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NCJRS Abstract

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NCJ Number: 251586 Find in a Library
Title: Unmanned Aircraft Systems Can Support Law Enforcement in Crash Scene Reconstruction
Corporate Author: National Institute of Justice (NIJ)
US Department of Justice
Office of Justice Programs
United States of America
Date Published: April 2018
Page Count: 2
Sponsoring Agency: National Institute of Justice (NIJ)
Washington, DC 20531
Grant Number: 2013-MU-CX-K111
Sale Source: National Institute of Justice (NIJ)
US Department of Justice
Office of Justice Programs
810 Seventh Street NW
Washington, DC 20531
United States of America
Document: HTML
Type: Program/Project Description; Program/Project Evaluation; Report (Grant Sponsored); Report (Study/Research); Report (Summary); Report (Technical Assistance); Research (Applied/Empirical)
Format: Document (Online); Factsheet
Language: English
Country: United States of America
Annotation: This is a summary report of a NIJ-funded study that found unmanned aircraft systems (UAS) can enable law enforcement agencies to reconstruct vehicle crashes quicker.
Abstract: Major vehicle crashes account for about half of all congestion-related traffic delays. The reported NIJ-funded study found that using UAS can reduce the amount of time needed to clear a crash scene, which reduces both the length of traffic delays and the length of time police officers are at risk of injury while managing a vehicle crash scene. In addition, the study compared the accuracy of measurements made using different crash reconstruction methods. It determined that UAS slightly reduces some measurement errors. Several law enforcement agencies across the country are currently using UAS in crash investigations, primarily to take aerial photographs in complementing other methods of accident reconstruction. A recent study compared the use of UAS with established methods used in crash-scene investigations. Using a mock crash scene, the researchers found that UAS used in support of traditional reconstruction methods that use a manual or robotic “total station,“ reduced the time to clear the scene by 35-45 minutes, and the time that officers were at risk in the roadway was reduced approximately 28 minutes. When UAS alone was used in crash reconstruction, it took, on average, 1 hour less than data collection by a robotic station and 2 hours less than data collected by a manual or robotic “total station.” Factors that may hinder efficiency in the use of UAS are noted, such as weather conditions, low light, and Federal Aviation Administration regulations on UAS use.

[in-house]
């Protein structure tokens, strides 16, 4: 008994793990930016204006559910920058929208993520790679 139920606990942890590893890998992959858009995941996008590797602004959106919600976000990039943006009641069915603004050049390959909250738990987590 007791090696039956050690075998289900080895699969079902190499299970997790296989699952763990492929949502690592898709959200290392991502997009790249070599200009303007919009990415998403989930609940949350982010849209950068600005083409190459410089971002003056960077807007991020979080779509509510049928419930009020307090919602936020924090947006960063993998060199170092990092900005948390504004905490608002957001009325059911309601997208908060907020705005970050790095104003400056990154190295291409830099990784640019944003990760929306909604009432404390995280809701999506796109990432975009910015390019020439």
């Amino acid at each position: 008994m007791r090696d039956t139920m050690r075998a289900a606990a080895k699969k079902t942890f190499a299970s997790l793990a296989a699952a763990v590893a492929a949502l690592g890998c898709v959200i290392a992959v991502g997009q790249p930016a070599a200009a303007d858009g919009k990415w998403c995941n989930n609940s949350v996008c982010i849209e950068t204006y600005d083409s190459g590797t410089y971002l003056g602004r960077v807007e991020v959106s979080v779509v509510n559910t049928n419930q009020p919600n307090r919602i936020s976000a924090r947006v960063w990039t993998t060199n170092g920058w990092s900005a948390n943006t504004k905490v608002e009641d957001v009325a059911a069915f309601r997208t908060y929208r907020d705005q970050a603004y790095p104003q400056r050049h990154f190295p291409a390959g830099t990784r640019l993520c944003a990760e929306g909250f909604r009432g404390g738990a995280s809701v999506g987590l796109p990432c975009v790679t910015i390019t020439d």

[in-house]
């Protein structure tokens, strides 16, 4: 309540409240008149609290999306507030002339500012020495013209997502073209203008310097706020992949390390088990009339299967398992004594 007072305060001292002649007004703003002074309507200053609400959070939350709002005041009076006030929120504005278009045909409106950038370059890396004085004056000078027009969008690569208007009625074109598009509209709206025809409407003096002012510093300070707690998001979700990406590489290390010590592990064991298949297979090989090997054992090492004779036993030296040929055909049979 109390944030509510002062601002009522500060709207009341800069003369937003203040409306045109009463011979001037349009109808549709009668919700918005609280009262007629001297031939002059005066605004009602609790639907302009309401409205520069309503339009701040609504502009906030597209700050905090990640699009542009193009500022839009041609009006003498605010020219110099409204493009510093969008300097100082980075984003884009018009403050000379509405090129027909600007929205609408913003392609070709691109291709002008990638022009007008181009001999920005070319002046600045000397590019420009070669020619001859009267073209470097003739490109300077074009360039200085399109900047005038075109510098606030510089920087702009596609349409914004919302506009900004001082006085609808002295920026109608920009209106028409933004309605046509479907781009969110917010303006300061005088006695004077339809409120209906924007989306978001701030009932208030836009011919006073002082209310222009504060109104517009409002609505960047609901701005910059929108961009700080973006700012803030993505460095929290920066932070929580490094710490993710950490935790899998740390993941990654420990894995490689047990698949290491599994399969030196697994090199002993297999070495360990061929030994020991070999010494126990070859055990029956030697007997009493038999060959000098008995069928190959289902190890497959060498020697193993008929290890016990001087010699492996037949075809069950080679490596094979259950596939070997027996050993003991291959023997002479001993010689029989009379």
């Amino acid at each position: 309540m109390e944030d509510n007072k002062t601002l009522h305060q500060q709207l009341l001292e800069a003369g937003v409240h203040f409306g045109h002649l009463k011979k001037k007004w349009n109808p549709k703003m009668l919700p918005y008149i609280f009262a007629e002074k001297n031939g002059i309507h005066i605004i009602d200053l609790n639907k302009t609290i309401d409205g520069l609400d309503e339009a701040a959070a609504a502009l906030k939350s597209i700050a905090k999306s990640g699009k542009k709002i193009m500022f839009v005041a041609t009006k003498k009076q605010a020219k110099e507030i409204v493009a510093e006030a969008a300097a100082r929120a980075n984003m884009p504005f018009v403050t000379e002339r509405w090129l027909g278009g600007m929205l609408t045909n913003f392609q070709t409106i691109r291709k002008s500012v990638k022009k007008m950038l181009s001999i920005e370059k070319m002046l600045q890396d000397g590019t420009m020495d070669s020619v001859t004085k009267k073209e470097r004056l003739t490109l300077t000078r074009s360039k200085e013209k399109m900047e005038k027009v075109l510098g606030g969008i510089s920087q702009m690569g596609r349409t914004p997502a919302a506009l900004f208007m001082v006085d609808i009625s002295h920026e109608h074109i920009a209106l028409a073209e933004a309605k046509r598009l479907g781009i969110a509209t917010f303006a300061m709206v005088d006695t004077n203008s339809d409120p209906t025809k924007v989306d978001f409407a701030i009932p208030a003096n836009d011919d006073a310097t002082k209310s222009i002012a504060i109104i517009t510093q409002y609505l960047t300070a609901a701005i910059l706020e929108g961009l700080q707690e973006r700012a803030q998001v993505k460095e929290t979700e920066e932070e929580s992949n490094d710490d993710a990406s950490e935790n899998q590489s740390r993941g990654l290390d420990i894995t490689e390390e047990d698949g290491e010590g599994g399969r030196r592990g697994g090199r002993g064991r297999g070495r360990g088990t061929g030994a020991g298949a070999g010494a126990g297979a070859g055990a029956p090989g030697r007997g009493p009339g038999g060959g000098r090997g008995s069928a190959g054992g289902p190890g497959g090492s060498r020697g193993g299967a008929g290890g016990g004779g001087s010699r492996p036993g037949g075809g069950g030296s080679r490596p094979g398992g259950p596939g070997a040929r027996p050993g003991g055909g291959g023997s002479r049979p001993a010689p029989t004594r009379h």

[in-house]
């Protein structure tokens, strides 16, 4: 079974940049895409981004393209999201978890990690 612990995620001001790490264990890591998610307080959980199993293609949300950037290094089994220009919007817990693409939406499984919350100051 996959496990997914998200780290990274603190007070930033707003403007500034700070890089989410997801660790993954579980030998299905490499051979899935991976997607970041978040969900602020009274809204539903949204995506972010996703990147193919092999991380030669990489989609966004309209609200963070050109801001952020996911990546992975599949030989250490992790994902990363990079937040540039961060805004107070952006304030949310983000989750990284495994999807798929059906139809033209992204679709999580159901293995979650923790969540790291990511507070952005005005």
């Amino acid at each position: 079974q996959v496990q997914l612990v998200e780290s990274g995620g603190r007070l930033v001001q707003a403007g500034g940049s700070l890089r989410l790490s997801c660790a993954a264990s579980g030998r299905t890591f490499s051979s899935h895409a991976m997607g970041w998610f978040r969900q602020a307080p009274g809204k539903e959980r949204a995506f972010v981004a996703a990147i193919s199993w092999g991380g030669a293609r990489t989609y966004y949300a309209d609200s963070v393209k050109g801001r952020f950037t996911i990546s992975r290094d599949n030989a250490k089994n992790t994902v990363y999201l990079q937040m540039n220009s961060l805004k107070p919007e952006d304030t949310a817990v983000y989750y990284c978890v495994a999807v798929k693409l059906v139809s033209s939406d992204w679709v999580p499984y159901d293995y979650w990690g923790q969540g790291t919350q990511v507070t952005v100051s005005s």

Main Term(s): Police equipment
Index Term(s): Highway traffic management; NIJ grant-related documents; NIJ Resources; Police policies and procedures; Testing and measurement; Traffic accident management; Traffic accidents; Traffic law enforcement; Unmanned Aerial Systems (UAS)
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